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Using knockout mutants to reveal the growth costs of defensive traits


Zust, Tobias; Joseph, Bindu; Shimizu, Kentaro K; Kliebenstein, Daniel J; Turnbull, Lindsay A (2011). Using knockout mutants to reveal the growth costs of defensive traits. Proceedings of the Royal Society B: Biological Sciences, 278(1718):2598-2603.

Abstract

We used a selection of Arabidopsis thaliana mutants with knockouts in defence genes to demonstrate growth costs of trichome development and glucosinolate production. Four of the seven defence mutants had significantly higher size-standardised growth rates (SGR) than the wildtype in early life, although this benefit declined as plants grew larger. SGR is known to be a good predictor of success under high-density conditions, and we confirmed that mutants with higher growth rates had a large advantage when grown in competition. Despite the lack of differences in flowering-time genes, the mutants differed in flowering time, a trait strongly correlated with early growth rate. Aphid herbivory decreased plant growth rate and increased flowering time, and aphid population growth rate was closely coupled to the growth rate of the host plant. Small differences in early SGR thus had cascading effects on both flowering time and herbivore populations.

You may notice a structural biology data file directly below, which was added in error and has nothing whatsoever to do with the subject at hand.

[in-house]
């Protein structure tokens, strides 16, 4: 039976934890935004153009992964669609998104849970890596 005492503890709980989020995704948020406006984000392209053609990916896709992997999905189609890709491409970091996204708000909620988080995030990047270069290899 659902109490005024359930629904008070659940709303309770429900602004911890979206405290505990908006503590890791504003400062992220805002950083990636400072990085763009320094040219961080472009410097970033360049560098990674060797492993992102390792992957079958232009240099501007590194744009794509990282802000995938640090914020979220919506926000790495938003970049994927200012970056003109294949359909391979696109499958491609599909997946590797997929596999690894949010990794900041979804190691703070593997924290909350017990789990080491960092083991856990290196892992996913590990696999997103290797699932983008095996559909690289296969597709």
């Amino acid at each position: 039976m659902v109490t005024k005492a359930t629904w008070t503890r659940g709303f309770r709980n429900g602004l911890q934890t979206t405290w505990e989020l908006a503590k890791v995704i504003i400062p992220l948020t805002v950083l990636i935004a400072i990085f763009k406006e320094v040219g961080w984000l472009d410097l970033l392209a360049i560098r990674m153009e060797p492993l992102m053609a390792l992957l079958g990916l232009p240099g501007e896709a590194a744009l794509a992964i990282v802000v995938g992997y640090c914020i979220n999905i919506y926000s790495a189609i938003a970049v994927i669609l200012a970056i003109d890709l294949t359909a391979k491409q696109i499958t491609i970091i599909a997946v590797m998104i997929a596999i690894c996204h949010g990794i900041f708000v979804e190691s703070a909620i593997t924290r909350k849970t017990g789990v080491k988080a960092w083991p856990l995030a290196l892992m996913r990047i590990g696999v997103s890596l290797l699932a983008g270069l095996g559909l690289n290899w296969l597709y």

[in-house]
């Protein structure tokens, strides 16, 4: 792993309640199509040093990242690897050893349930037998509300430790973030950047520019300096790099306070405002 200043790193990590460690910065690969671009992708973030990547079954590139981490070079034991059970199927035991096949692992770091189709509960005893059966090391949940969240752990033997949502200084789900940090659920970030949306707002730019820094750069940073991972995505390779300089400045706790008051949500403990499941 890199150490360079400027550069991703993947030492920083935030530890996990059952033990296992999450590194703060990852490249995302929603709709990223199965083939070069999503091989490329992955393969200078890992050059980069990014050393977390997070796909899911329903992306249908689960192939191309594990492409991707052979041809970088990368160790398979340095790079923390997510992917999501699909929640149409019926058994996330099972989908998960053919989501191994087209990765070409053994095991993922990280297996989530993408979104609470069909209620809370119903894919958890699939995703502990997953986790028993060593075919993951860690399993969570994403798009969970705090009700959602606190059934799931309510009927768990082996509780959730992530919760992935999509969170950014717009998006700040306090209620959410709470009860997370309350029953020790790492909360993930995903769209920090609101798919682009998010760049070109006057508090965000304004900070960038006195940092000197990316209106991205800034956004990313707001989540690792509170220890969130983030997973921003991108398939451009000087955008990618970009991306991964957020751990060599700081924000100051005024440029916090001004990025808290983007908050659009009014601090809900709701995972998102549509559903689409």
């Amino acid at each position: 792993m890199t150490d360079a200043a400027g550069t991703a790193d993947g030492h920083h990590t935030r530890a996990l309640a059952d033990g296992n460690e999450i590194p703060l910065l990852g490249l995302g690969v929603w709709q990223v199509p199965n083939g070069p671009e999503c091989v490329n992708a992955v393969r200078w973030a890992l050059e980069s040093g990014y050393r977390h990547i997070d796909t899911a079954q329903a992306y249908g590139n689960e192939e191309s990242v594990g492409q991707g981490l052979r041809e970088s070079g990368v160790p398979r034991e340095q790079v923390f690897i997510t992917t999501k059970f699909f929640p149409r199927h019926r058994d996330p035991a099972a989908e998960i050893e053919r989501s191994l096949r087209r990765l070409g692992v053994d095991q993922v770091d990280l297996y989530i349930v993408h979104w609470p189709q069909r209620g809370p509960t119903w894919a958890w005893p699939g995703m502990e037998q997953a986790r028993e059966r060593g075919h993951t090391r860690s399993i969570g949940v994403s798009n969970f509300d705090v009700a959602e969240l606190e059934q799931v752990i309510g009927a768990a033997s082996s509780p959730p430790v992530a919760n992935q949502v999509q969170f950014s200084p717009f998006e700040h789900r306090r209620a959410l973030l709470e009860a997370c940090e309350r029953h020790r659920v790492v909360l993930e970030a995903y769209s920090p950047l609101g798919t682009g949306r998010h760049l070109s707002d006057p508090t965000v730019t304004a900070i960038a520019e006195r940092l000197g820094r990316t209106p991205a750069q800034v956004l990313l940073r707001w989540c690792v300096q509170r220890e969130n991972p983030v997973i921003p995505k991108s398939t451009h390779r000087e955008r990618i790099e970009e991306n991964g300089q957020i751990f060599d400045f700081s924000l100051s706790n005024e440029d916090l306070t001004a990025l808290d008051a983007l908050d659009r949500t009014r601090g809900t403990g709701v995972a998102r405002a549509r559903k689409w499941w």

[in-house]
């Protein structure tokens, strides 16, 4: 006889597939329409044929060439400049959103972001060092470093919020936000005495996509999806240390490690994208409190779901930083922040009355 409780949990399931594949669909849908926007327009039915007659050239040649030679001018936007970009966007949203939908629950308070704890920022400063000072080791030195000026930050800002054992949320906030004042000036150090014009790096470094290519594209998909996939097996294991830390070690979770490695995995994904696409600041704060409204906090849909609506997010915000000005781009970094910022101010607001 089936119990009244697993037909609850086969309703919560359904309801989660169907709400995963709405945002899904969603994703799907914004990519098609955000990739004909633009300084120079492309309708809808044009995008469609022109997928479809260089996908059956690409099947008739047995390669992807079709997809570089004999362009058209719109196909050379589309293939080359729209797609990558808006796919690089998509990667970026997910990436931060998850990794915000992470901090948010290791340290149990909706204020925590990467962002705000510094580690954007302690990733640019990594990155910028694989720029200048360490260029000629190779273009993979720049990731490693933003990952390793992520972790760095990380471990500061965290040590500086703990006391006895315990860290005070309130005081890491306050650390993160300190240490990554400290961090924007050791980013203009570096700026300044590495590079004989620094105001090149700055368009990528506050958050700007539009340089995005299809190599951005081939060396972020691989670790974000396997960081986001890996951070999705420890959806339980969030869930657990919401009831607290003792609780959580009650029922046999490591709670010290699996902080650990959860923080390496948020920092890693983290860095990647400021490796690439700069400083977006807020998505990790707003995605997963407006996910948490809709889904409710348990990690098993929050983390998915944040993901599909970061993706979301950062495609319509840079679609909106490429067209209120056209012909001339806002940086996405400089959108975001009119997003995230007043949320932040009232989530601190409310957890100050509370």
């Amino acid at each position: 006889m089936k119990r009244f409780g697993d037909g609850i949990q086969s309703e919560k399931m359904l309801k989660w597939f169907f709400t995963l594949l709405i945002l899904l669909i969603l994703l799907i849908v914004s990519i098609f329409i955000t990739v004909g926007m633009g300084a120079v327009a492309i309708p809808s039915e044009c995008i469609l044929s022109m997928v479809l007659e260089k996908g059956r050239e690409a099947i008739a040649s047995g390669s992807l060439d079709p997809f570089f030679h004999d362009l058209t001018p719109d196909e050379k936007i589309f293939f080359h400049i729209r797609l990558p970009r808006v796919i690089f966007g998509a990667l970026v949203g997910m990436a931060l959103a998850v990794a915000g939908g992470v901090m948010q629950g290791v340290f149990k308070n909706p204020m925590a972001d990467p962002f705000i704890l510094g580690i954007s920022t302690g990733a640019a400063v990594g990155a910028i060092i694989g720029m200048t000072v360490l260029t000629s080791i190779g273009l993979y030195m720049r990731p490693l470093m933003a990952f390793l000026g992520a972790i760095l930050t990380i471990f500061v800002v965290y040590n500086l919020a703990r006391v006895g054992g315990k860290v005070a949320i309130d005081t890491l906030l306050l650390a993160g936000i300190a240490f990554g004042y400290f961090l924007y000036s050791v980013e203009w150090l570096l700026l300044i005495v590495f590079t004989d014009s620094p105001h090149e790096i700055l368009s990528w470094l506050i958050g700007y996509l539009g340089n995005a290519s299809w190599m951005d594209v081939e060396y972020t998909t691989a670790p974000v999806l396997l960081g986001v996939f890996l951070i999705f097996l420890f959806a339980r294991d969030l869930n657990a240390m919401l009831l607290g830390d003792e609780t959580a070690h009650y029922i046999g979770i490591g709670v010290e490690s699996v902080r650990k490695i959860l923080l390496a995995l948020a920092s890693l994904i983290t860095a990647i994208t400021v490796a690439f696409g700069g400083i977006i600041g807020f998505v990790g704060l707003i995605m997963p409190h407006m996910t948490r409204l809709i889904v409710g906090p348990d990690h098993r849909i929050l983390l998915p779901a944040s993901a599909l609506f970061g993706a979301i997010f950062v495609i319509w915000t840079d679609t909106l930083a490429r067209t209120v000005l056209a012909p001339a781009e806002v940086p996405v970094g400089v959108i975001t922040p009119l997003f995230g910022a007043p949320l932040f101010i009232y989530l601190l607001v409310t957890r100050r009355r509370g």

Abstract

We used a selection of Arabidopsis thaliana mutants with knockouts in defence genes to demonstrate growth costs of trichome development and glucosinolate production. Four of the seven defence mutants had significantly higher size-standardised growth rates (SGR) than the wildtype in early life, although this benefit declined as plants grew larger. SGR is known to be a good predictor of success under high-density conditions, and we confirmed that mutants with higher growth rates had a large advantage when grown in competition. Despite the lack of differences in flowering-time genes, the mutants differed in flowering time, a trait strongly correlated with early growth rate. Aphid herbivory decreased plant growth rate and increased flowering time, and aphid population growth rate was closely coupled to the growth rate of the host plant. Small differences in early SGR thus had cascading effects on both flowering time and herbivore populations.

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Additional indexing

Item Type:Journal Article, refereed, original work
Communities & Collections:07 Faculty of Science > Department of Plant and Microbial Biology
07 Faculty of Science > Institute of Evolutionary Biology and Environmental Studies
08 University Research Priority Programs > Systems Biology / Functional Genomics
Dewey Decimal Classification:570 Life sciences; biology
590 Animals (Zoology)
580 Plants (Botany)
Uncontrolled Keywords:herbivore defence, Size-standardised growth rate, glucosinolates, trichomes, Arabidopsis
Language:English
Date:2011
Deposited On:29 Dec 2011 14:15
Last Modified:07 Dec 2017 10:51
Publisher:Royal Society of London
ISSN:0962-8452
Publisher DOI:https://doi.org/10.1098/rspb.2010.2475

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